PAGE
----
How Canada’s Privacy Rights Are At Risk And What You Can Do To Help
CBC just covered reasons why privacy laws and rights are endangered in Canada right now. They cover 6 important factors being; the Federal Personal Information Protection and Electronic Documents Act (PIPEDA), the Digital Privacy Act (Bill S-4), the Cybercrime Bill (Bill C-13), CSEC Spying in Airports, pressure used against Telecommunication service providers, as well as NSA surveillance programs. We think the article touches home on important changes affecting Canadian citizens stuck in between the ongoing debacle of security versus privacy very well, and welcome everyone to read it here.
Without repeating ourselves too much, it is obvious that officials are taking the surveillance arguments way too far for their own agendas that really have nothing to do with public security. Recent rulings have alarmed many to take decisive action against the government’s choice to undermine the privacy of all. Telecom companies have refused to divulge how many times they have handed over private subscriber information to authorities. It has literally become an industry when we take into factor that each request comes at a small cost of a few dollars, but what is really frustrating, is that Canadian tax dollars are used to fund the subscriber data requests.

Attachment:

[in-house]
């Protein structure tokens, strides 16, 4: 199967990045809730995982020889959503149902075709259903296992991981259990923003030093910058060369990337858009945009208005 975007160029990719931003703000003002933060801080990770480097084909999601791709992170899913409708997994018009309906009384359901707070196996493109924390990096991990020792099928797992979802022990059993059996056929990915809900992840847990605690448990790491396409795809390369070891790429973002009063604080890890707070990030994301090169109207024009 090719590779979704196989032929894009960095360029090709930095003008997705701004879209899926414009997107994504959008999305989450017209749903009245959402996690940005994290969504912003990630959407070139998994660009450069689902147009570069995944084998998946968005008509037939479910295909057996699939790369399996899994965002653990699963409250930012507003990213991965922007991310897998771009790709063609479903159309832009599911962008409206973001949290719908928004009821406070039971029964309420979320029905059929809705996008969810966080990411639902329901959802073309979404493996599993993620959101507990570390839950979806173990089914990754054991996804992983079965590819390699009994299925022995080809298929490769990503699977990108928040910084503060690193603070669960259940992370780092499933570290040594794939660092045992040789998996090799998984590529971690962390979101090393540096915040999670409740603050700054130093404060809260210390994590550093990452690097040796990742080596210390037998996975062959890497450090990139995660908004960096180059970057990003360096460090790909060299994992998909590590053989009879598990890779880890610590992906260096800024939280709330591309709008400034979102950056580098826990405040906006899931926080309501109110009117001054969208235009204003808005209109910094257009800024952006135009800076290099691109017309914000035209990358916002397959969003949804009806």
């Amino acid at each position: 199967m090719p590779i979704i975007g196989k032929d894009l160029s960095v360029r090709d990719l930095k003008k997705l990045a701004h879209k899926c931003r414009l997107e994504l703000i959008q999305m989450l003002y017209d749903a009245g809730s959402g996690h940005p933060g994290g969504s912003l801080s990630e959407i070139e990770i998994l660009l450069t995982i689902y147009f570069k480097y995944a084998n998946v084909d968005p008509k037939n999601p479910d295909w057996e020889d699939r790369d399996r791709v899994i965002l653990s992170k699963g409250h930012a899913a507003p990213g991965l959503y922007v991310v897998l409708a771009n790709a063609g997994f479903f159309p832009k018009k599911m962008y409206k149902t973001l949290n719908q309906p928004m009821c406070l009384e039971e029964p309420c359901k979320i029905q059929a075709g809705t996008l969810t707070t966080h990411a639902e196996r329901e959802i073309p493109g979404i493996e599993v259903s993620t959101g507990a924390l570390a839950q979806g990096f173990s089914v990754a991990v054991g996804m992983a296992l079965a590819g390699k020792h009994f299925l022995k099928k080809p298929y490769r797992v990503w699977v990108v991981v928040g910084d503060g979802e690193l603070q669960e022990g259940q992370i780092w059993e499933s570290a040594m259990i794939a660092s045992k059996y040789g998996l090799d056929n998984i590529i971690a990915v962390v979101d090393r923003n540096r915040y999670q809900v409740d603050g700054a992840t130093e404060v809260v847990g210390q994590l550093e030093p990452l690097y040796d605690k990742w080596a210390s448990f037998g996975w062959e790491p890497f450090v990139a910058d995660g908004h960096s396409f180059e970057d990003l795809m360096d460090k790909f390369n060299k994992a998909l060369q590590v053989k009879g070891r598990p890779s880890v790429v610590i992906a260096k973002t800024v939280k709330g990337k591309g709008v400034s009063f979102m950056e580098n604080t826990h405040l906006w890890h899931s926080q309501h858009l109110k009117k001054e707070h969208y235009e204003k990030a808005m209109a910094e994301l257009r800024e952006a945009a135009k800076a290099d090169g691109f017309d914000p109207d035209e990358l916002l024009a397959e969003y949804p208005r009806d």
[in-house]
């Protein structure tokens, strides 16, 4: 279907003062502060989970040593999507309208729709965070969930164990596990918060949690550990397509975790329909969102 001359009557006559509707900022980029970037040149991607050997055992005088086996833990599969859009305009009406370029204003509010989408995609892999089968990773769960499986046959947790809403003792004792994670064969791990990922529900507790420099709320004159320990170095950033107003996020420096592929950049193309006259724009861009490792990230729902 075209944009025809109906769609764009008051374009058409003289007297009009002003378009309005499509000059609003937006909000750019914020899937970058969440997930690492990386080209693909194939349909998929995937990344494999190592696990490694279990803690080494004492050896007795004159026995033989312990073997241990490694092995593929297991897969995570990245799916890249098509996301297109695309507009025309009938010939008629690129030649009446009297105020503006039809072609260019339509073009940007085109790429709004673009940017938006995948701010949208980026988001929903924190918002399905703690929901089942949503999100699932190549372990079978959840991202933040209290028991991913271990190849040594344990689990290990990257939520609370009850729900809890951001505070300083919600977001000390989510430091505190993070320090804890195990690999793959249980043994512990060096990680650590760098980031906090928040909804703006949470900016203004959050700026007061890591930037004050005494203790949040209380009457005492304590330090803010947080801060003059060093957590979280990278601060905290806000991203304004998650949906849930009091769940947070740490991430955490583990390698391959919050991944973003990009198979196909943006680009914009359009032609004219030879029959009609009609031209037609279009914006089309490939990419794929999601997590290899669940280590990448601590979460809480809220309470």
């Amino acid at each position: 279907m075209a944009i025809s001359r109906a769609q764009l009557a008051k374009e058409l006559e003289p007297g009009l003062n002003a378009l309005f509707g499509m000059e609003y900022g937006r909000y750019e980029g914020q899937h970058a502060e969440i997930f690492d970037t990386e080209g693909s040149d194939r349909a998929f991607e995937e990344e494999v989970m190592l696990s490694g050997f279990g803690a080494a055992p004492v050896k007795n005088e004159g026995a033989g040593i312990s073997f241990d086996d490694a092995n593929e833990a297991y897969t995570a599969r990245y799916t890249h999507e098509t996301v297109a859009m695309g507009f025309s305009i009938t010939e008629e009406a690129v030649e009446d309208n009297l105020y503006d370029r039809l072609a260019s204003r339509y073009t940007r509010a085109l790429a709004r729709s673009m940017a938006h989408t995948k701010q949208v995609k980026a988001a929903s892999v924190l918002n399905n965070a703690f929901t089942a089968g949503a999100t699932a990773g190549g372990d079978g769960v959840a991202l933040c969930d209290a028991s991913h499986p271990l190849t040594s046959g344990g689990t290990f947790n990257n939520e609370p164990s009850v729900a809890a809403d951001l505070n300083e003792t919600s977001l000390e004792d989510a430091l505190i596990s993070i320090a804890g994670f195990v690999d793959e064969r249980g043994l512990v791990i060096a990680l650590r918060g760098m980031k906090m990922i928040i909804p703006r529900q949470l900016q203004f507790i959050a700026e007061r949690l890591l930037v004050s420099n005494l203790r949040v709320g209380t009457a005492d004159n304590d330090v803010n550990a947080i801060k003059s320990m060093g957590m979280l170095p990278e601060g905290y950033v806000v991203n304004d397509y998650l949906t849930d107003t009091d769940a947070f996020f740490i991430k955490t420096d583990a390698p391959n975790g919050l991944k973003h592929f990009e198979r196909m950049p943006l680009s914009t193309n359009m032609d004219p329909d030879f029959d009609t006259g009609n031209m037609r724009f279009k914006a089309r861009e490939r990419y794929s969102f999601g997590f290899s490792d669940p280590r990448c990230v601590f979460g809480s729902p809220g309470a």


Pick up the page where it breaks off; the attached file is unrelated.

Yes, that’s right, your hard earned Canadian tax dollars are being used to spy on you and your neighbors. The argument that spying is only done when suspicion of a crime exists, has gone out the window. We now know authorities request information from millions of subscribers, resembling more like an NSA database type operation. It also means, it’s costing millions of dollars a year to keep the operations going.
Many activists all the way to Canada’s own Privacy Commissioner have spoken loudly against the ongoing bills and laws being put in place. They essentially remove any criminal liability from undermining privacy and continuing, even encouraging warrant-less sharing of private information among authorities and corporations alike. Luckily, many Canadians have already voiced being in disagreement with the Prime Minister’s actions on OpenMedia’s petition to Stephan Harper. Enough that they have invited Steve Anderson, pro-privacy advocate and openmedia.ca’s founder, to testify before Parliament members on the Standing Committee on Justice and Human Rights set to happen next week on June 3rd.
Mr. Anderson has called for Canadians to help by allowing them to post what they think should be said on their behalf at the committee next Tuesday. We have seen collective efforts from many important figures come together against Bill C-13 and the battle continues to intensify. Let us know what you think of the whole situation by leaving comments below as well.
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